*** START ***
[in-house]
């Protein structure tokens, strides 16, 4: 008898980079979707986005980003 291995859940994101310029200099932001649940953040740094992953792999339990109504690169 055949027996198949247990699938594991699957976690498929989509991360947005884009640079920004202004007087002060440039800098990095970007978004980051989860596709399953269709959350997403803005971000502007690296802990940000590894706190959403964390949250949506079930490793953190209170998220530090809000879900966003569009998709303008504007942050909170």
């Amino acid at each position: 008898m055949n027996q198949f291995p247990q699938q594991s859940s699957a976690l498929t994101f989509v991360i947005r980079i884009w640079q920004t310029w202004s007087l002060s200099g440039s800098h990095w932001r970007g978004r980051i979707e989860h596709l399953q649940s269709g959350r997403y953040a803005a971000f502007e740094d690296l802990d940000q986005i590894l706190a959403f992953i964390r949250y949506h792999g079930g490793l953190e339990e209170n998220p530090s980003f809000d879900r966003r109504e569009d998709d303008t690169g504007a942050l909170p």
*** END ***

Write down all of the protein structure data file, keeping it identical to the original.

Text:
[in-house]
């Protein structure tokens, strides 16, 4: 008898980079979707986005980003 291995859940994101310029200099932001649940953040740094992953792999339990109504690169 055949027996198949247990699938594991699957976690498929989509991360947005884009640079920004202004007087002060440039800098990095970007978004980051989860596709399953269709959350997403803005971000502007690296802990940000590894706190959403964390949250949506079930490793953190209170998220530090809000879900966003569009998709303008504007942050909170």
């Amino acid at each position: 008898m055949n027996q198949f291995p247990q699938q594991s859940s699957a976690l498929t994101f989509v991360i947005r980079i884009w640079q920004t310029w202004s007087l002060s200099g440039s800098h990095w932001r970007g978004r980051i979707e989860h596709l399953q649940s269709g959350r997403y953040a803005a971000f502007e740094d690296l802990d940000q986005i590894l706190a959403f992953i964390r949250y949506h792999g079930g490793l953190e339990e209170n998220p530090s980003f809000d879900r966003r109504e569009d998709d303008t690169g504007a942050l909170p």